Mayor Tory wants 'crowdfunding' to help protect historic Toronto oak
Some people want the city to buy a North York home to protect the massive, historic red oak on the property, but Mayor John Tory first wants to see a show of community support.
April 4, 2018
By David Rider
Amid calls for Toronto taxpayers to buy a North York home to protect a massive, ancient tree, Mayor John Tory first wants neighbours to launch a "crowdfunding campaign" to help gauge interest in the purchase.
"I don't want people to succumb to a scare message that says the tree is going to be sawed down in the middle of the night," Tory told reporters Wednesday after the Star revealed the Coral Gable Dr. bungalow, and the 300-plus-year-old red oak engulfing it, will soon be on the market.
"I suppose that (sawing) could happen, but there are very clear rules against that, and that would require anyone who had any plans for that tree to come forward and seek permission.
"I want to encourage, through the media, for some of the interested people in that community to perhaps start a crowdfunding campaign. I think we can see (if) there is sufficient interest, which I think there might well be, on the part of the public on conserving a tree that is clearly very unique."
If community support is sufficient, Tory added, he'll approach a family with connections to the site for a private donation. Then city council could look at also using public funds to buy the land and turn it into a parkette.
A subcommittee of council comprised of Etobicoke-York representatives including Giorgio Mammoliti, whose ward includes the tree, voted Wednesday for city staff to report April 24 on "the feasibility of acquiring the property on Coral Gable Dr. in order to preserve the 350-year-old oak tree."
Tory's plan is not good enough for Edith George, 65, who lives around the corner and has been fighting to protect the tree for the past 12 years.
"Crowdfunding - it's too late," she said in an interview. "This (purchase) has to be done tomorrow, or yesterday. Mayor Tory and the city have had three years," since city council agreed to seek private donations to cover the cost of purchasing the property. That was never done, city staff now say, because the owner did not respond to "multiple" requests for an asking price.
"The tree has not been maintained properly, and we're behind the eightball," George said.
"The property has to be bought by somebody who has a lot of respect for Toronto heritage and will have a top-of-the-line arborist take care of it. I want it to be a parkette, and the city can buy it, or a person. But it's time for our natural landscape to be put at the forefront."
Waleed Khaled Elsayed, the owner's real estate agent, told the Star this week the trees massive roots are under the home, threatening its structural integrity and representing between $60,000 to $80,000 in "lost opportunity" in a sale.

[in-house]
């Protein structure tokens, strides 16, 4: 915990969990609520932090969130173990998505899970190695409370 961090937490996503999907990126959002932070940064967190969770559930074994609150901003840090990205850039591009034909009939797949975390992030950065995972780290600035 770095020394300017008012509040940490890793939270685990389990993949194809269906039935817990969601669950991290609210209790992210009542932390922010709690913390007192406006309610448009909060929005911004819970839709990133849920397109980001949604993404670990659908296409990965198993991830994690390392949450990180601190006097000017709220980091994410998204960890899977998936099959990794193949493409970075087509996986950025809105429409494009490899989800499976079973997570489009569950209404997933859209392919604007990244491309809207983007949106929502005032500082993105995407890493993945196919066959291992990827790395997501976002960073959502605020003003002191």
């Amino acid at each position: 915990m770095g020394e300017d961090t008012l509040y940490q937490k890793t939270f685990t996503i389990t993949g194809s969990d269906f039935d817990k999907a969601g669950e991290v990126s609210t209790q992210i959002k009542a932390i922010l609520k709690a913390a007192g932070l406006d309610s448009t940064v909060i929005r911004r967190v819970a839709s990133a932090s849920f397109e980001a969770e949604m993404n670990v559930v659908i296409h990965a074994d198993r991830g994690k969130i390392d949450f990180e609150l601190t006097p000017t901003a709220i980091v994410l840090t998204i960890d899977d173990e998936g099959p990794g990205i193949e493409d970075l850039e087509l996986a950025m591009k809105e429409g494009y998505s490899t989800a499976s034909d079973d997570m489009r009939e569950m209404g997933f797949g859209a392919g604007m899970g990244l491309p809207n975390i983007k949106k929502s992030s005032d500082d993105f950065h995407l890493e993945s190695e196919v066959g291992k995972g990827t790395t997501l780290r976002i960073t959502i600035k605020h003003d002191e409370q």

He plans to put that price, plus the current value of the property (about $750,000, he says) to the city. If the city isn't interested, Elsayed said, the homeowner will chop the tree down.
"My feeling is nobody wants to save it," he said Tuesday. "And why should the seller suffer? They're the one paying the bill."
The oak is protected under the city's municipal code which requires homeowners to get approval from council before chopping a tree down. It's also recognized as a heritage tree, said city spokesperson Jaclyn Carlisle.
"City staff would not support a request for removal and would recommend that council deny a permit request," Carlisle said.
Fines for illegally removing a tree range from $500 to $100,000, plus a possible supplementary fine of $100,000, according to the Toronto municipal code.
According to Forests Ontario, the oak's roots date back before 1793 - the year John Graves Simcoe established what was then known as the town of York. The city estimates the tree could be up to 350 years old. At one time, it was a marker on the Toronto Carrying Place Trail, a major First Nation trading route, according to George.
Carlisle said Wednesday there is currently no way for citizens to directly give the city money toward an offer on the home.
"The city has taken all the necessary steps to establish a fundraising campaign through its official fundraising partner, the Toronto Parks and Trees Foundation, however the city requires the property owner's assistance to move this forward...," she said. "Once key details are confirmed with the property owner we will be able to initiate a public fundraising campaign.
"General donations to the city can be made through the Toronto Office of Partnerships. In the event that a member of the public created a crowdfunding campaign and allocated those funds to the city, the city would at that time determine how best to receive those funds, whether directly or through a fundraising partner."